Cross-Grade Student Collaboration in Service Learning

Service learning provides unique opportunities for authentic collaboration. At Contra Costa Jewish Day School, our school wide service learning program empowers each grade to work for a full year with a Jewish value. Our third grade theme is “Honoring People with Special Needs.” A crucial component of this unit involves monthly playdates in which our students partner with students with special needs at a local school.

 

An opportunity for student collaboration arose during our search for experts in the community who could speak to our third graders about being good play buddies for children with special needs before our first visit to our partnering school. We realized that we had student experts next door, in the fourth grade, who had completed this unit the previous year and were eager to reflect on their experiences with an authentic audience. They were excited to lead younger students in developing a meaningful relationship with a student with special needs.

 

We put aside class time for the fourth graders to meet one-on-one with the third graders to share their successes and advice. For instance, one fourth grader warned a third grader that his buddy might cry, as he could be overwhelmed when meeting new people, but that he would get more comfortable over time. Another fourth grader advised us that when we met our buddies we should walk into the classroom quietly, because loud voices can overwhelm people with sensitivity to sound. A third student advised that we should try to say things in a positive way, such as “let's go over here” to redirect our buddy’s attention, instead of saying “no.”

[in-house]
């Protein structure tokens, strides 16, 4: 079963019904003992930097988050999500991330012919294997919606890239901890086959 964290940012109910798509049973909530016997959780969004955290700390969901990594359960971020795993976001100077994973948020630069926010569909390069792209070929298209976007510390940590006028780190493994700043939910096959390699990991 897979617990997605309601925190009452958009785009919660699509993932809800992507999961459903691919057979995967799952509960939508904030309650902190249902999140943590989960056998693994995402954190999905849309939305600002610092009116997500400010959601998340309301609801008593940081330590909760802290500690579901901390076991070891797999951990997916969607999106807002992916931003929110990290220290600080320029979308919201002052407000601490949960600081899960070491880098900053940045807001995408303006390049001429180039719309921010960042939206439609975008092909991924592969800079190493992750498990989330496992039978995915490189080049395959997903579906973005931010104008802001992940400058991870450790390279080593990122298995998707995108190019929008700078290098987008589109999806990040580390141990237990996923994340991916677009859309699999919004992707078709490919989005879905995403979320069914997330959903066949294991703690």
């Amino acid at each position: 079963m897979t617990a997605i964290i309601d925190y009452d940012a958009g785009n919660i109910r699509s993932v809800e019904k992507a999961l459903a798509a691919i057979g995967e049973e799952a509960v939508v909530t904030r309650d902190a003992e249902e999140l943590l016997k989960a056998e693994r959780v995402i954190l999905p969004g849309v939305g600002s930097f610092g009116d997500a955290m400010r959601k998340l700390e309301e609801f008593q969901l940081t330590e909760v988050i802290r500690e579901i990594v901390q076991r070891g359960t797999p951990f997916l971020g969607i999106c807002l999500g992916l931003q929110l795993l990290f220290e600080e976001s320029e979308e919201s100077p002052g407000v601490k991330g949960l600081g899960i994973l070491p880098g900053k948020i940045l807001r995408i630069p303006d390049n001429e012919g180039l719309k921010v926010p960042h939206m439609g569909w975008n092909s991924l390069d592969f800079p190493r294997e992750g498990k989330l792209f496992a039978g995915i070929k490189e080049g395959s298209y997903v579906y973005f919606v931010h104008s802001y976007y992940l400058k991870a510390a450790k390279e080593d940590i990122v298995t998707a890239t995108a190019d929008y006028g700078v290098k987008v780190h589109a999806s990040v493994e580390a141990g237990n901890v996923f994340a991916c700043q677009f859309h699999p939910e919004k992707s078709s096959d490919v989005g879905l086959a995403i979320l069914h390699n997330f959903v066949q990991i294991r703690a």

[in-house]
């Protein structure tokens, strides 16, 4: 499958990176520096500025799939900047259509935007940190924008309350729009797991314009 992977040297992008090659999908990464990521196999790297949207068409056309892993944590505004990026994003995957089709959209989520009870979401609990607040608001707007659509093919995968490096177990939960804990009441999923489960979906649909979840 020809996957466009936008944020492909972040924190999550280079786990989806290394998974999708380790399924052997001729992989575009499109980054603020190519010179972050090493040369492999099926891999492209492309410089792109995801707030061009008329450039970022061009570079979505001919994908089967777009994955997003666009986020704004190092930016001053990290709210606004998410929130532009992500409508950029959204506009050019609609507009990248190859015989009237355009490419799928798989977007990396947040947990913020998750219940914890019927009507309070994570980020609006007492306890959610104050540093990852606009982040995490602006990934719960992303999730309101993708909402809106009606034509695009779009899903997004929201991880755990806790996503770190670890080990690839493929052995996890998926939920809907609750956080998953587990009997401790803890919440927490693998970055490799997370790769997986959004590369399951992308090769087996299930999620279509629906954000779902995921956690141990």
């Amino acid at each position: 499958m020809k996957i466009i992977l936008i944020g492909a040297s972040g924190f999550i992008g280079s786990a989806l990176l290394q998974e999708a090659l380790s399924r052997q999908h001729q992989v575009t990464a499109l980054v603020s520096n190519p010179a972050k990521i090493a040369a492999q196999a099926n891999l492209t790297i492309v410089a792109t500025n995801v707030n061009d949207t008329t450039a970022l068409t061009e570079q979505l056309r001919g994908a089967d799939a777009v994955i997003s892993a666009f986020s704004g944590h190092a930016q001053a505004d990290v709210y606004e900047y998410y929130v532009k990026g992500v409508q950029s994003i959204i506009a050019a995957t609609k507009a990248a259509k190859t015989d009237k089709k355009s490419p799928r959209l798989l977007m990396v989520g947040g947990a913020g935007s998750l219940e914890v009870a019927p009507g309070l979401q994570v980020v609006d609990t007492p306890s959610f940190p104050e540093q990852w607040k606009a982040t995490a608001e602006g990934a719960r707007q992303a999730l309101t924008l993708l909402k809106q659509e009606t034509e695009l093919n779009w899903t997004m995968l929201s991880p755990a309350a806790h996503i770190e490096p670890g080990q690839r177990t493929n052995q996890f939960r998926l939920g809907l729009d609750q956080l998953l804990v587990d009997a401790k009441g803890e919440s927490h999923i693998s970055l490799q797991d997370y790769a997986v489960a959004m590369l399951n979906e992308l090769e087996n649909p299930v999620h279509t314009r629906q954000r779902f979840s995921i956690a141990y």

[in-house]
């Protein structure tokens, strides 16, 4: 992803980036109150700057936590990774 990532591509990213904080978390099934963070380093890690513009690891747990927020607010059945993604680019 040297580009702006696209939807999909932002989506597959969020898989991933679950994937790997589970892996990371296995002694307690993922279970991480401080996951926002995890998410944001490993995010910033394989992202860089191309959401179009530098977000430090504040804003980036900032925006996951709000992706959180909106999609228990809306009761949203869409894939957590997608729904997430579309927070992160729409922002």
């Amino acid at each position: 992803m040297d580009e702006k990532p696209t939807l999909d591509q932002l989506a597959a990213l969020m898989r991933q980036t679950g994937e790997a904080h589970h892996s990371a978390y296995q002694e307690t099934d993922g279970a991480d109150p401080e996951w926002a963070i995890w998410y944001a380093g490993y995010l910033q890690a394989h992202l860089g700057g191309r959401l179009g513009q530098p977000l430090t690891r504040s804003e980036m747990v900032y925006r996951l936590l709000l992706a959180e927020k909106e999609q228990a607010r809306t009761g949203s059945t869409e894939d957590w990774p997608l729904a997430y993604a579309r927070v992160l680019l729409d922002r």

After these meetings, our third graders were noticeably less nervous about their first encounter with their buddies than our previous classes had been after receiving guidance only from adult experts. Additionally, the fourth graders made themselves available to check in with the third graders at recess throughout the year to offer suggestions and insights into connecting with their buddies. The third graders also received valuable input from the older class about an event they organized for their buddies at the end of the school year. The fourth graders offered advice based on their experience and made suggestions for rethinking specific details.

 

We believe that student collaboration enhanced our service learning project and our school community in the following ways:

●    empowering student leaders to make valuable contributions by passing on their own experiences.
●    creating a comfortable environment in which younger students are able to learn from a near peer and ask questions that they may not feel comfortable asking an adult.
●    supporting kids’ natural desire to share work that they’re proud of.
●    strengthening cross grade level friendships and community through shared experience.
●    engaging students’ shared emotional connection to this unit, making it personal and memorable on an individual and community level.

 

In Pirkei Avot 2.2, we are taught that study should accompany work and that the work that we do, as a community, should be “for the sake of Heaven.” Working together towards a higher goal fuels and unifies our school community while providing an effective vehicle for transformative collaboration. Time and again, students, parents and teachers remember their participation in this program as the most meaningful part of their school year experience.

Author
Hadas Rave, Director of Jewish Life; Tori Morton, General Studies Teacher, Lerner School, Durham, NC
Issue
Collaboration
Knowledge Topics
Teaching and Learning